Privacy regulators around the world are increasingly growing curious and skeptical about generative artificial intelligence deployments. U.S. Federal Trade Commissioner Alvaro Bedoya is not among those worried about a lack of regulation to address any privacy issues stemming from rampant use of the fast-growing technology.
From the keynote stage at the IAPP Global Privacy Summit 2023 in Washington, D.C., Bedoya told privacy professionals existing U.S. statutes at a sectoral level do in fact cover generative AI, while warning companies to strongly consider consumer interests and risks with pending deployments.
"The reality is AI is regulated (in the U.S.). Unfair and deceptive trade practices laws apply to AI," Bedoya said. "At the FTC, our core Section 5 authority extends to companies making, selling or using AI. If a company makes a deceptive claim using or about AI, that company can be held accountable."
Bedoya pointed to U.S. civil rights laws, the Equal Credit Opportunity Act and the Fair Housing Act as just a few of the laws that he interprets as covering potential AI harms.
He also declared noncompliance in the area of generative AI currently applies to "a small subset of companies that are uninterested in compliance." Companies seeking to copy OpenAI's ChatGPT or arrive at different deployments raising consumer privacy concerns were called on to be proactive and transparent in weeding out potential risks.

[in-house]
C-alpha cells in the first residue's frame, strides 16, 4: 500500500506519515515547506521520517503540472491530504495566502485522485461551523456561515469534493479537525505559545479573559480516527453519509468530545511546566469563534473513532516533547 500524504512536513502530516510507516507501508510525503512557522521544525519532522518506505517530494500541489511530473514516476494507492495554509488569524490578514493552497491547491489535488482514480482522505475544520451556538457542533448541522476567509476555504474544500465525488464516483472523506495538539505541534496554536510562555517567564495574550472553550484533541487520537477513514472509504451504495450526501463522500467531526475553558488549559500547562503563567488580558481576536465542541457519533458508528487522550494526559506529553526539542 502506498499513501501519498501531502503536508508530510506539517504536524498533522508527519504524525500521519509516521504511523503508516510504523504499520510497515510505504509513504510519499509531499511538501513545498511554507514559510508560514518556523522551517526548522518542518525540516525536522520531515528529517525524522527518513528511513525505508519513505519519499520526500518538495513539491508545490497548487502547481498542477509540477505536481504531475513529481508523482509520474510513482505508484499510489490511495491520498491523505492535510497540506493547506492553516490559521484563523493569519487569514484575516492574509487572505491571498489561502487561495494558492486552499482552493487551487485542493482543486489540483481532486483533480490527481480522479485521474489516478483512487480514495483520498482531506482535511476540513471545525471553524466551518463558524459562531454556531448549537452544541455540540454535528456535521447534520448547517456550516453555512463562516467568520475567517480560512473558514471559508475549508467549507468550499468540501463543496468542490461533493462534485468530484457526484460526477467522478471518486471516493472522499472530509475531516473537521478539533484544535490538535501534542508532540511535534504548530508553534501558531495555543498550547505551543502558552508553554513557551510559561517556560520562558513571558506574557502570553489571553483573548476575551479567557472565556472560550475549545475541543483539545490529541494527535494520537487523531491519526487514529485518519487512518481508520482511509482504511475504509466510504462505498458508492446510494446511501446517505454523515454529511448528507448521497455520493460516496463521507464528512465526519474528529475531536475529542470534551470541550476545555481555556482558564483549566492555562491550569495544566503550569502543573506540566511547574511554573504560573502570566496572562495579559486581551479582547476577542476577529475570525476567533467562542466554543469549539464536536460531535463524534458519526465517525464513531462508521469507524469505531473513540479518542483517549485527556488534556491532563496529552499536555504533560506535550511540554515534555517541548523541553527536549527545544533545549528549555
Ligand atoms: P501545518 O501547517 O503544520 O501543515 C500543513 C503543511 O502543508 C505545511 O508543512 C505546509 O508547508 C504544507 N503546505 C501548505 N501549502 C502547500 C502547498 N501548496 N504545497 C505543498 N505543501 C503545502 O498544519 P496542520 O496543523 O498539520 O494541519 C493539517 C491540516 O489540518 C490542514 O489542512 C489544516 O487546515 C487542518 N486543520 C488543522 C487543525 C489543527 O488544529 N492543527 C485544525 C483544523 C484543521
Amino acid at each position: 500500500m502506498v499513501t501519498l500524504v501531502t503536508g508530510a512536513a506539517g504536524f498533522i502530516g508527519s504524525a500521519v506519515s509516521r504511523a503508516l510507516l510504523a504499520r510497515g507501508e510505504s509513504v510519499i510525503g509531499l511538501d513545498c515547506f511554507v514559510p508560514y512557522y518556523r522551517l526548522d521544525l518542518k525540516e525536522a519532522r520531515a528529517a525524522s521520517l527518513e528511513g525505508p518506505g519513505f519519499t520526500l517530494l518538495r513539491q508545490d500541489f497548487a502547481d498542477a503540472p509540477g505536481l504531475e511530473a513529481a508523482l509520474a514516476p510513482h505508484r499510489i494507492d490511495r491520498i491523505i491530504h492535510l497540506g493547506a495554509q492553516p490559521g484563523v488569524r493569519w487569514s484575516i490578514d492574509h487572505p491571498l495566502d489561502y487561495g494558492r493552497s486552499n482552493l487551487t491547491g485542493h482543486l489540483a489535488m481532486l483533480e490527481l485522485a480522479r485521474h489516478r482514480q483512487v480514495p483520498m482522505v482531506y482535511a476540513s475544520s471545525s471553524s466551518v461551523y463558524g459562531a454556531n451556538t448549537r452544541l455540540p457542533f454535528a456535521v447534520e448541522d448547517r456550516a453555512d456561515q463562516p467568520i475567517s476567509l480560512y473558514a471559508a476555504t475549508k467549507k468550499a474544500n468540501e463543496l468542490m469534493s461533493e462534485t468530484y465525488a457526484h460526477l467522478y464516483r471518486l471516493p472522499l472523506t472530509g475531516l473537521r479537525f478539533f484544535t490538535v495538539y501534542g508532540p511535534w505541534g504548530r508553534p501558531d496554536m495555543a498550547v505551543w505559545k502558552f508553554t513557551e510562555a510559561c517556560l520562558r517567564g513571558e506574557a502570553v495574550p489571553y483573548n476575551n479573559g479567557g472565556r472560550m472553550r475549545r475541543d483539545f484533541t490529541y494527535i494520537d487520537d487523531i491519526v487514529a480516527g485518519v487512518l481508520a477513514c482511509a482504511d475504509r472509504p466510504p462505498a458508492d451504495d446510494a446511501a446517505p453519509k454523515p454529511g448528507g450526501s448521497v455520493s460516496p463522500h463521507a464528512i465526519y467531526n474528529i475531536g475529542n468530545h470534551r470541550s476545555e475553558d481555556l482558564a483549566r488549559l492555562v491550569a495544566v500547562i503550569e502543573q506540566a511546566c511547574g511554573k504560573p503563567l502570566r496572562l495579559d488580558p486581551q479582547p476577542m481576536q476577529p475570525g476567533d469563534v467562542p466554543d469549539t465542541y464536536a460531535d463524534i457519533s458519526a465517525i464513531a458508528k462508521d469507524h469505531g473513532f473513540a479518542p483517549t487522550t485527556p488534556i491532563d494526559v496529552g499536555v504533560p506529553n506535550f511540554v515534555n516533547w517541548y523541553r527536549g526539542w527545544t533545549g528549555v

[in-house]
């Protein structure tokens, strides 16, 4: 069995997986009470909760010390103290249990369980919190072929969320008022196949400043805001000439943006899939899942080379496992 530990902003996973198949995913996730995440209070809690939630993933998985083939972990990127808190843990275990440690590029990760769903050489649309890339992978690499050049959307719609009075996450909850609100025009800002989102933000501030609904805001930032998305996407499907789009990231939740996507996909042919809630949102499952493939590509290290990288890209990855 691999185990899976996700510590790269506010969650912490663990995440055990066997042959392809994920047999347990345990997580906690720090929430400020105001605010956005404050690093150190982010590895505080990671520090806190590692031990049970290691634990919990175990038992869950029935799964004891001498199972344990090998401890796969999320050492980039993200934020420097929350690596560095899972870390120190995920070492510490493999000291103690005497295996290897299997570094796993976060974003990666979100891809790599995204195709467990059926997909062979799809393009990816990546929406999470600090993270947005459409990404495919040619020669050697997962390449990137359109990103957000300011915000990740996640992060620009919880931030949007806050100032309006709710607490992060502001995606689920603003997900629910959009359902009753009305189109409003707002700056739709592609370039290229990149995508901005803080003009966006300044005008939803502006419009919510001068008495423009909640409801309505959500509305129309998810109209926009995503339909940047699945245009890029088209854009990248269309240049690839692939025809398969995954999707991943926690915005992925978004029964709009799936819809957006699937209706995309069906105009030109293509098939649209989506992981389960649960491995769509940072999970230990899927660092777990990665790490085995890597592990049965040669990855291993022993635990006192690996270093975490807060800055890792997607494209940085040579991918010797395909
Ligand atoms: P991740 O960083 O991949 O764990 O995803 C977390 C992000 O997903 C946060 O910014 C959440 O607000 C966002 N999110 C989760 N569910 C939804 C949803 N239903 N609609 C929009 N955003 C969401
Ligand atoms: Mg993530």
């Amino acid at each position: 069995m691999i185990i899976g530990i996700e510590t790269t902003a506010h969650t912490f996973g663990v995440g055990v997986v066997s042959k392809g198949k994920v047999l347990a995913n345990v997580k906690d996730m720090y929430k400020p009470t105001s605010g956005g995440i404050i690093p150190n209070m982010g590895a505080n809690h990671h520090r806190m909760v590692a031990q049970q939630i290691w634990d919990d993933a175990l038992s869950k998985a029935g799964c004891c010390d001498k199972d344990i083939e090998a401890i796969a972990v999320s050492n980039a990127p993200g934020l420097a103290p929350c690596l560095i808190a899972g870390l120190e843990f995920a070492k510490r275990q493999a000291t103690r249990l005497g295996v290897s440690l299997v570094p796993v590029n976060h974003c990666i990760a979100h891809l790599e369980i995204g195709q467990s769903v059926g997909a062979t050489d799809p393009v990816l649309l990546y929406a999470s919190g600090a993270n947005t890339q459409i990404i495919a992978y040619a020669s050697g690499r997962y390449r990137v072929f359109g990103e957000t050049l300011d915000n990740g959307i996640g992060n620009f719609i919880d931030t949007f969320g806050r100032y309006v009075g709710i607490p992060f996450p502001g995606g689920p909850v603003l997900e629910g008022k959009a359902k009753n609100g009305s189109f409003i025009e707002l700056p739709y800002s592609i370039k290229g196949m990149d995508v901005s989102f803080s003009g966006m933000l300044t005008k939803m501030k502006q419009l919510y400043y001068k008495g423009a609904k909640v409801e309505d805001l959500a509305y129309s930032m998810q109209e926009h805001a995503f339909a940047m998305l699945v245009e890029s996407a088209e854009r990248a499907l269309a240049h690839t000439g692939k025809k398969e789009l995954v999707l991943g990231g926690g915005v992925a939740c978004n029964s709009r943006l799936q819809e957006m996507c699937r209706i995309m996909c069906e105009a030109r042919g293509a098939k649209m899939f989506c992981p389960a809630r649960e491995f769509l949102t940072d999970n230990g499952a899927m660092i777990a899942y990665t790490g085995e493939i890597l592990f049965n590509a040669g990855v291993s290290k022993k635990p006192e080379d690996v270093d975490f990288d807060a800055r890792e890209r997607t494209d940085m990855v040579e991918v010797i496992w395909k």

"We have frequently brought actions against companies for the failure to take reasonable measures to prevent reasonably foreseeable risks. And the commission has historically not responded well to the idea that a company is not responsible for their product because that product is a black box that was unintelligible or difficult to test," Bedoya said. "I urge companies creating or using AI products for important eligibility decisions to closely consider the ability to explain your product and predict how the risks it will generate may be critical to your ability to comply with the law."
The callout on regulation came in the wake of regulator probes into ChatGPT popping up across the globe. Some of those regulator announcements came exclusively during GPS 2023.
The Office of the Privacy Commissioner of Canada announced its investigation in the middle of another AI-focused GPS 2023 keynote. MLex reported from the conference that South Korea Personal Information Protection Commissioner Ko Hak-soo also opened a preliminary exploration into privacy issues stemming from the technology.
Bedoya also called attention to the growing issue of public misconception of generative AI, which is fueling confusion on regulation. He called out "breathless pieces" from the media generating a "very dry response" from technical experts.
"I worry that this debate obscures the point," Bedoya said. "Because law doesn't turn on how a trained expert reacts to a technology or how it's explained. It turns on how regular people see it, understand it and feel it."
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